[asterisk-dev] Better pattern matching
murf at digium.com
Thu Aug 2 15:49:36 CDT 2007
On Thu, 2007-08-02 at 16:10 -0400, Kurt Lidl wrote:
> Steve Murphy wrote:
> > On Thu, 2007-08-02 at 13:09 -0400, Kurt Lidl wrote:
> >> Vasil Kolev wrote:
> >>> В ср, 2007-08-01 в 16:08 -0600, Steve Murphy написа:
> >>>> We might be able to extend the current algorithm to handle a few more
> >>>> simple cases without resorting to such huge machinery. We shall see.
> >>> Going through this thread, I'm thinking - regular expressions are parsed
> >>> to finite state machines, and it shouldn't be hard (for some values of
> >>> hard, I have to brush on my discrete maths memories) to build one
> >>> automaton to handle the full dialplan for a context and to be able on
> >>> each digit to cut the possible places to go. There's some stuff that
> >>> can't be done this way for sure (as we all know, all kind of weird shit
> >>> is possible with regex), but at least the current syntax can get a bit
> >>> extended, and probably a lot of IVRs simplified.
> >> The data structure that you're grasping for is the 'trie':
> >> http://en.wikipedia.org/wiki/Trie
> >> At a previous job, one of my developers wrote a regex -> trie generator,
> >> so we could do high-speed lookups of prefix and suffix matches on
> >> usernames coming into a radius proxy. Once we finally got it debugged,
> >> it was amazingly fast. For that particular appplication we had several
> >> hundred prefix and suffix patterns, and generated one giant tree to
> >> handle them all.
> >> This was pretty slow to generate. So we did the work in a helper
> >> program, and wrote the binary trie into a disk file. The main app
> >> would stat() the file periodically, and if it was newer than
> >> the last one read in, just suck the entire thing into memory, and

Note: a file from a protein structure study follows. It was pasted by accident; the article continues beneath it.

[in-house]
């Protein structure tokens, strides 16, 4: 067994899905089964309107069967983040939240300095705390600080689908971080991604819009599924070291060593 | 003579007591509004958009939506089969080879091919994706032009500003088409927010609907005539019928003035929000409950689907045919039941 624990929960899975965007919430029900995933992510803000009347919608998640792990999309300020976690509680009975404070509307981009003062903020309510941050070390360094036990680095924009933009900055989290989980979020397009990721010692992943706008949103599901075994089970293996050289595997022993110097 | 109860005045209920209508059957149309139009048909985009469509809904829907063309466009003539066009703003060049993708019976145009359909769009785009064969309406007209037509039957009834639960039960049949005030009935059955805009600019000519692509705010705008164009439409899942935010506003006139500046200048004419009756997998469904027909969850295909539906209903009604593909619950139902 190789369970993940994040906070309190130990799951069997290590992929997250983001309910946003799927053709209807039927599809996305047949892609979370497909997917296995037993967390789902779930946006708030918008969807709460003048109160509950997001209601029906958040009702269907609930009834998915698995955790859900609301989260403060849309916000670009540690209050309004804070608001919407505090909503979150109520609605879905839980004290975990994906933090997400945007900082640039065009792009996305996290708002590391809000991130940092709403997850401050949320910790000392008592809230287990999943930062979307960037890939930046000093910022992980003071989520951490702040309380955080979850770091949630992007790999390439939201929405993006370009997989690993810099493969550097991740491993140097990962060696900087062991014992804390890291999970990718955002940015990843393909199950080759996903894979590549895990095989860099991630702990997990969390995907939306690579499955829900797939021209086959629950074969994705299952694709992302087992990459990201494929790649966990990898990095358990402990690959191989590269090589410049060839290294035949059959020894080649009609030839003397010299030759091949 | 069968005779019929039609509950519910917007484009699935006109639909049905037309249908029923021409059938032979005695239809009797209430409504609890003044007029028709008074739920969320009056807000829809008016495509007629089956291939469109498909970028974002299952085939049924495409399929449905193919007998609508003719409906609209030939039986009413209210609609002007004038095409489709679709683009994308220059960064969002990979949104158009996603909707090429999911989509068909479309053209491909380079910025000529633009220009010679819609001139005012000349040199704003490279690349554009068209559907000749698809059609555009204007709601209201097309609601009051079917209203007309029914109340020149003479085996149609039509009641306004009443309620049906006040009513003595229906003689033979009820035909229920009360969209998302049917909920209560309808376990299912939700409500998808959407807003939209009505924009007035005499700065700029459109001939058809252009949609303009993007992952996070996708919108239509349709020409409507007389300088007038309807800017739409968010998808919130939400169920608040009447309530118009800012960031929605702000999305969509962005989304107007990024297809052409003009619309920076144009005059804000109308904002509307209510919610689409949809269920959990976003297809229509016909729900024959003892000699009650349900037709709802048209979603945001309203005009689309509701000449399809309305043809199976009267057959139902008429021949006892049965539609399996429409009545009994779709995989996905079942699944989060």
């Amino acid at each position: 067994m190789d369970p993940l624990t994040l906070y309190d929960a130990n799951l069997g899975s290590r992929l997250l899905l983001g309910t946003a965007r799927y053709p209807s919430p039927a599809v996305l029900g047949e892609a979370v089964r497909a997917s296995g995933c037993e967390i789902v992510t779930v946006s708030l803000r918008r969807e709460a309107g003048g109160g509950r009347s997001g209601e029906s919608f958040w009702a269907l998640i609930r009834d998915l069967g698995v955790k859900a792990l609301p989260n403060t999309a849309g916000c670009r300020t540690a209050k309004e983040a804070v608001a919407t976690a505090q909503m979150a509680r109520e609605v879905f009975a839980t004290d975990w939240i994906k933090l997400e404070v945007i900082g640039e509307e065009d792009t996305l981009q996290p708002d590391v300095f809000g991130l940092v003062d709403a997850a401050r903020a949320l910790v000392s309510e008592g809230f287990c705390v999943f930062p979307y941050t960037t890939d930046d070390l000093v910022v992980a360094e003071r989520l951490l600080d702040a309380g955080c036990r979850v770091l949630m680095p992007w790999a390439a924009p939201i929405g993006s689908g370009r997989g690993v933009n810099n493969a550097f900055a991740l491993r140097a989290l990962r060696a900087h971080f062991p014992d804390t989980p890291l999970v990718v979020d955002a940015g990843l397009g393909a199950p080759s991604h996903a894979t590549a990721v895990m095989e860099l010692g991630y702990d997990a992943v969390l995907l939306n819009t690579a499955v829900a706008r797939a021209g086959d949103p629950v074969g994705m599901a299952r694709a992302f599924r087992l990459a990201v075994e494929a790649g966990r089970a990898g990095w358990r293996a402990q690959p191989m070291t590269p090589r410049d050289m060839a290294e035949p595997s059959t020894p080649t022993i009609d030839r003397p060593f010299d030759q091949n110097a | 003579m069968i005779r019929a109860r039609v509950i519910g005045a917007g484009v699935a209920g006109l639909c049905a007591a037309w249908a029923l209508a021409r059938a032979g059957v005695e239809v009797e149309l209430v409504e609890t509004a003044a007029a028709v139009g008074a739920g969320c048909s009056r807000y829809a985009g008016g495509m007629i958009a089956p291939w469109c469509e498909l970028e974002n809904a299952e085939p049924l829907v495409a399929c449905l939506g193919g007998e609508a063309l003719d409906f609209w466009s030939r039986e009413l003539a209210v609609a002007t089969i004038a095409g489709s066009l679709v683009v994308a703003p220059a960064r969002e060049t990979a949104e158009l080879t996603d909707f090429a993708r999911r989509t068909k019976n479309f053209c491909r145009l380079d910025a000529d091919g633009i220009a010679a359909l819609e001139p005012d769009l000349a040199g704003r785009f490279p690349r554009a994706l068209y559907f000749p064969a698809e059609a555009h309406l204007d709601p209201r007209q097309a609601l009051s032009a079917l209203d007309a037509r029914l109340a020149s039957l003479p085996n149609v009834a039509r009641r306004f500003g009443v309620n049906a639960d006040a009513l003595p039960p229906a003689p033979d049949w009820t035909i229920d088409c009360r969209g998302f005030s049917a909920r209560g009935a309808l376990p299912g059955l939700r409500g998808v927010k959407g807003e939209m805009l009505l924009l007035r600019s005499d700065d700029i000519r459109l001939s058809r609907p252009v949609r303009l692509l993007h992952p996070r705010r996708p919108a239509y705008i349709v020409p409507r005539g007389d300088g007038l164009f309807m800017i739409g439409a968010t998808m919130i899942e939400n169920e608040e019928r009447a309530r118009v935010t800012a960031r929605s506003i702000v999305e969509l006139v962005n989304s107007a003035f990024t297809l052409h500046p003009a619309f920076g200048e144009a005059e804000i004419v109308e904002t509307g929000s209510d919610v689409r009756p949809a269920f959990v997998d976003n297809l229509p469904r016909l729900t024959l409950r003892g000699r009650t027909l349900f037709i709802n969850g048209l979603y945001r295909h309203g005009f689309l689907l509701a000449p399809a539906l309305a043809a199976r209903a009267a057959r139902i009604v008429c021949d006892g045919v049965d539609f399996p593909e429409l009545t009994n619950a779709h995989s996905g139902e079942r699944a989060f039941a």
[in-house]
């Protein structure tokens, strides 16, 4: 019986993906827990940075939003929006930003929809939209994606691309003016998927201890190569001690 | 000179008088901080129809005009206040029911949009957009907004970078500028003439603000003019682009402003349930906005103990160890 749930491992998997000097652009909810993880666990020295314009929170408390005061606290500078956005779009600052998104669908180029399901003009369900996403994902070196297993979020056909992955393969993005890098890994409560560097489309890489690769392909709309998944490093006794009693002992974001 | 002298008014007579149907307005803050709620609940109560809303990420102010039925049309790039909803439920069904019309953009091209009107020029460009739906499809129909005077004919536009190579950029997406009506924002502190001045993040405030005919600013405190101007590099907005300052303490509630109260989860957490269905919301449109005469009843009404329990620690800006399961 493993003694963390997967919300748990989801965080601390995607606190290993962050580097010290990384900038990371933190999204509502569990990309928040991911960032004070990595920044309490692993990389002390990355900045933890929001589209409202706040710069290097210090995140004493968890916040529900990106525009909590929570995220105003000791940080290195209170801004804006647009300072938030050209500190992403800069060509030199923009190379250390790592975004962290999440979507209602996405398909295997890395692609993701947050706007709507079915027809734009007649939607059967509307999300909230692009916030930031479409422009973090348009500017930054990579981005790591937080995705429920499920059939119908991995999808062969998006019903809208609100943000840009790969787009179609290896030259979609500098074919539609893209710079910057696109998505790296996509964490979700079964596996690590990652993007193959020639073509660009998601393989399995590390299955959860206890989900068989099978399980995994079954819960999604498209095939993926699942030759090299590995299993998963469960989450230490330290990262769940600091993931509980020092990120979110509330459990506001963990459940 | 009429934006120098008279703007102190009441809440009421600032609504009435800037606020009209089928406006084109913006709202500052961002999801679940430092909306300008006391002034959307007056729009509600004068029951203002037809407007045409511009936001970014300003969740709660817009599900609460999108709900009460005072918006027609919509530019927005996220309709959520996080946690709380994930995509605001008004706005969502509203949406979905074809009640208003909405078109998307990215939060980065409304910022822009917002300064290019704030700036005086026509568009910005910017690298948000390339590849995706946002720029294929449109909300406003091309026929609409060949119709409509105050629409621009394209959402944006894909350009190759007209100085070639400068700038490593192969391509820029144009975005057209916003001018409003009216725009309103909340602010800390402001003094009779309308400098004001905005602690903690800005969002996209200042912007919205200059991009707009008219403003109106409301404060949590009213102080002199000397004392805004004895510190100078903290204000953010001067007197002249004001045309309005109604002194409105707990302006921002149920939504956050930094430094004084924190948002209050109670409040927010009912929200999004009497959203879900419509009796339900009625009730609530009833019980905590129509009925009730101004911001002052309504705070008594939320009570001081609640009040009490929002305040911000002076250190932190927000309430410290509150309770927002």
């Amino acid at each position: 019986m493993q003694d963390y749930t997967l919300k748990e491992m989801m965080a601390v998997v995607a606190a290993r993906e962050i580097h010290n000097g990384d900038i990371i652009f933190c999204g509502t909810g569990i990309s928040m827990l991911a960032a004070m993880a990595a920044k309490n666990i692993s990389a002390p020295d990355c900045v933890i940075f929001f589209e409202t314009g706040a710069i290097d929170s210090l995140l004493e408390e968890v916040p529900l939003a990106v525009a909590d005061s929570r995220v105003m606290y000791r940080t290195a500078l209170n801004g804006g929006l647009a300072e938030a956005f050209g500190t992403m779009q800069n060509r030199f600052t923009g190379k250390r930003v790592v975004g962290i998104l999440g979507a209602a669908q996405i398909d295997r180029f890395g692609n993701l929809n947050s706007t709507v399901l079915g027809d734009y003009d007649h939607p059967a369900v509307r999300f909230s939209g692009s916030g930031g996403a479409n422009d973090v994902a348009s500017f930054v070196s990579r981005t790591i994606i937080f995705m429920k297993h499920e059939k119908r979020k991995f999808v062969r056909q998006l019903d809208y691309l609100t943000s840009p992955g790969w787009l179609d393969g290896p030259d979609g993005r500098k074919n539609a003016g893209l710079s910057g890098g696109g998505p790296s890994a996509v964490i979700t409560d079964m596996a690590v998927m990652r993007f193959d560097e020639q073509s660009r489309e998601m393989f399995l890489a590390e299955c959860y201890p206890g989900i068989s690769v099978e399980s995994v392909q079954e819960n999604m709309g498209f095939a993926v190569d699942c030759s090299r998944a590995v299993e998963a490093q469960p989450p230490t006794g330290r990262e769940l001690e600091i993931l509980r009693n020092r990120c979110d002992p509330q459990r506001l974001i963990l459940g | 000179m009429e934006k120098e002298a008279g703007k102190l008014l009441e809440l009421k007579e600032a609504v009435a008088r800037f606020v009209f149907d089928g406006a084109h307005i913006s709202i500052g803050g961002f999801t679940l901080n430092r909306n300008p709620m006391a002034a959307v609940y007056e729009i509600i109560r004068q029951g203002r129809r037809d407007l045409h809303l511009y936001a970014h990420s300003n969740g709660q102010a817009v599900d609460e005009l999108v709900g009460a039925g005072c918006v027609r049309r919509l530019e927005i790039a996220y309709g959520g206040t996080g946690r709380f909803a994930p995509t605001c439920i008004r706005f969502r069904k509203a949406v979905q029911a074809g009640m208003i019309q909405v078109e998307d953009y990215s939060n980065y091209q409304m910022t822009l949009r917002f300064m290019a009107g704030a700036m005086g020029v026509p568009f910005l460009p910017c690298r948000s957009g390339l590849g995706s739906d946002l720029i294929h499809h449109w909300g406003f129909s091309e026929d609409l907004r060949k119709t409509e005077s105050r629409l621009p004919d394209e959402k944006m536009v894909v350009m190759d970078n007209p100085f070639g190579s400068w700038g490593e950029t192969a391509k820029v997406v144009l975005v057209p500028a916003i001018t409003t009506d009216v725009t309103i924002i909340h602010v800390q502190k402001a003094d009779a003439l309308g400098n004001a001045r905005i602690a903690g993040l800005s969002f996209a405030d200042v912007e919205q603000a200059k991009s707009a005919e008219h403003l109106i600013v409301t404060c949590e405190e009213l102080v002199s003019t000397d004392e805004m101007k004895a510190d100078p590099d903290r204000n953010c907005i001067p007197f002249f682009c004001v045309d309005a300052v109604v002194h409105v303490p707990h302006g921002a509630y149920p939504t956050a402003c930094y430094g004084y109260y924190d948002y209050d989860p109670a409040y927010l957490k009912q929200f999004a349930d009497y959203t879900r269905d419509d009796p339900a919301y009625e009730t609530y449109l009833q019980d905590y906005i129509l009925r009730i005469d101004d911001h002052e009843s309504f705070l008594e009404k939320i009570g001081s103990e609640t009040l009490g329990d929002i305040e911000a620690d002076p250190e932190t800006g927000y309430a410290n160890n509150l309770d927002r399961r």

> >> change the pointer to the root of the trie. I guess we called
> >> free on the old one. Seamless, fast and worked extremely well...
> >> Generating one trie per context would probably work really well.
> >> -Kurt
> > Kurt--
> > Yes, what I did in fast-ast is, according to definition, a trie.
> > And, yes, one per context. And, yes, it works really well.
> > No, it's not a binary tree. But that's not a requirement.
> I wasn't trying to suggest that this was necessary or required. I
> was just pointing out for our application of yesteryear, running on
> the machines we had at the time, using the input regular expressions
> that we needed to support we had to go the route of doing "off-line"
> trie calculation.
> As I recall it took on the order of 5 to 10 minutes to generate
> the trie for our application. Which was an unacceptable delay
> whenever the prefix/suffix table changed (about once a week)
> or when the machine(s) running the application were restarted
> or the proxy restarted.
> I was putting that out there more so that people knew there was an
> easy way to avoid to do extremely compute intensive updates without
> compromising the basic operation of the application. Some people just
> throw up their hands and say "it's too hard to calculate this at
> runtime", whereas you really only need to do the recalculations when
> the contents of a context change. (I have no idea how this intersects
> with the 'realtime' method of doing things.)
I only made the comment about the binary tree, because the example in
the article showed a binary tree...
Your comments are very good. You hit the required data structure
As far as generation time, With a large 1000+ input set, the trie/tree
is fairly quick to build, as the pattern length is usually only 10-16
chars long if that. If you do the trie/tree building at load time, this
shouldn't be a problem, and even if you do it at run time (as I think my
code does), it hasn't been a problem.
For the sake of stuff like Realtime, I feel that "editing" the tree, to
remove a pattern (probably by just marking it as dead), or adding a new
pattern, should be both possible, and lightening fast.
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